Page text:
Changing The Face Of Innovation Through New 3D Printing Technology, Medical Advancements And Biodegradable Batteries

Collegiate Inventors Competition® Announces 2014 Graduate and Undergraduate Winners

ALEXANDRIA, Va., Nov. 17, 2014 — (PRNewswire) —  From the first-ever full, variable color 3D printing technology to a skin patch that can deliver a vaccine through nanofibers without a needle - the prototypes and research presented at the Collegiate Inventors Competition were nothing short of genius. After an intense and exciting deliberation between expert judges, the 2014 undergraduate and graduate winners have been selected.

Collegiate Inventors Competition Winners (Graduate and Undergraduate) with 2014 National Inventors Hall of Fame Inductee Judges.

"The Collegiate Inventors Competition finalists encompass the essence of innovation and the importance of hands-on problem solving," said competition judge and 1996 National Inventors Hall of Fame Inductee Marcian (Ted) Hoff, Jr., co-inventor of the Microprocessor. "These students are blazing their own paths and opening up new avenues for the innovation industry as a whole. They aren't just standing on the shoulders of giants; they are joining them."

The Collegiate Inventors Competition, a program of Invent Now and the National Inventors Hall of Fame and sponsored by the United States Patent and Trademark Office (USPTO) and AbbVie Foundation, celebrates students who are committed to research, discovery, invention and innovation. Entries from all fields of study are encouraged because, as evident from the finalists, the inventive spirit can emerge from any course, any university and any student. This year's final round of the competition involved a total of 35 students in 14 finalist teams (seven graduate and seven undergraduate) from 13 universities and colleges across the United States.

"We're very proud of our Collegiate Inventors Competition partnership with Invent Now that annually honors and recognizes student innovators," said Michelle K. Lee, Deputy Under Secretary of Commerce for Intellectual Property and Deputy Director of the USPTO. "Supporting and encouraging undergraduate and graduate students engaged in cutting-edge research advances the future of United States innovation and broadens awareness of the critical role of intellectual property in the 21st century global economy."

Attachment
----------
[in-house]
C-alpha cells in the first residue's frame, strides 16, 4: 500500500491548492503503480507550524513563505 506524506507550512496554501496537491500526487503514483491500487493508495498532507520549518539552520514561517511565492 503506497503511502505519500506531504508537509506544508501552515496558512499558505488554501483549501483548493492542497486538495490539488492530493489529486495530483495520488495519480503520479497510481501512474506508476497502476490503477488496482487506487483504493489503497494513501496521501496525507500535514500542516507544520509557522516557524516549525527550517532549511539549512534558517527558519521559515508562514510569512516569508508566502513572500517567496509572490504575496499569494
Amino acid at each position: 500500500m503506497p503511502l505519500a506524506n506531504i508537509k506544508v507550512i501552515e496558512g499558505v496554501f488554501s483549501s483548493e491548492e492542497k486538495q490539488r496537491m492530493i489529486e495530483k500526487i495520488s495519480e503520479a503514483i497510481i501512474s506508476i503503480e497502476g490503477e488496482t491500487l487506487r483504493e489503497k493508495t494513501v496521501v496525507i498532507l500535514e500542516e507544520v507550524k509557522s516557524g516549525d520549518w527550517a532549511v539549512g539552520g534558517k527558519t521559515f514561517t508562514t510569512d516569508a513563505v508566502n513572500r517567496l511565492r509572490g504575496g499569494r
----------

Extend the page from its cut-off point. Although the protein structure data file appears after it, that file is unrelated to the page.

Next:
2014 Collegiate Inventors Competition Winners

Katarzyna Sawicka from SUNY Stony Brook University won the graduate first place prize of $15,000 for her invention of Immuno-Matrix. The innovative Immuno-Matrix skin patch uses nanofibers to hold and effectively deliver a vaccine through the skin. It's painless, self-administered and doesn't produce biohazardous waste. Without any needles necessary, the future of large-scale vaccination just got a patch on the arm.

The University of Wisconsin-Madison team of Taylor Fahey, Charles Haider and Cedric Kovacs-Johnson won the undergraduate first place prize of $12,500 for their invention of Spectrom: Low-Cost, High-Precision, On-Demand Full Color 3D Printing. Spectrom is the first device that enables Fused Deposition Modeling, or additive 3D printers, to print in full, variable color. The technology leverages the precise application and rapid changing of proprietary dyes to create crisp, multi-colored objects.

In the graduate category, the silver prize of $12,500 was awarded to James Allen, Martin de la Presa, Ahrash Poursaid and Nate Rhodes from the University of Utah for their invention of LIGHT LINE Catheter™ that utilizes a light-therapy sterilization system to target and kill bacteria that causes catheter-related infections. The Rensselaer Polytechnic Institute team of Rahul Mukherjee and Eklavya Singh received the bronze prize of $10,000 for their invention of Advanced All-Carbon Lithium Ion Batteries. With no toxic metals, the Advanced All-Carbon Lithium Ion Batteries is an invention with biodegradable "green" chemistry combination for abundant electricity on the go.

In the undergraduate category, the silver prize of $10,000 was awarded to Anvesh Annadanam, Ravi Gaddipati, Luis Herrera and Eric Xie from Johns Hopkins University for their invention of AccuSpine, a device designed to provide surgeons with unprecedented real-time, continuous feedback for the accurate placement of surgical screws. This invention helps reduce damaged nerves and arteries due to misplaced screws. The Columbia University team of Emily Cen, Forrest Miller, Elsa Swanson and David Xing received the bronze prize of $7,500 for their invention of TKAone. Post-surgical infection is the leading-cause of failure in knee replacement surgery; the TKAone is the first orthopedic implant that can detect such infections and immediately alert patients to the need for treatment.

For full information on all the winners, including headshots, please visit

About the Collegiate Inventors Competition
The Collegiate Inventors Competition recognizes and rewards undergraduate and graduate students who are committed to research, discovery, invention and innovation as they address the problems of today's world. The Competition specifically recognizes and rewards the innovations, discoveries and research by college university students and their advisors for projects leading to inventions that may have the potential of receiving patent protection. Introduced in 1990, the Competition has awarded more than $1 million to winning students for their innovative work and scientific achievement through the help of its sponsors.

Desiree Bartoe 
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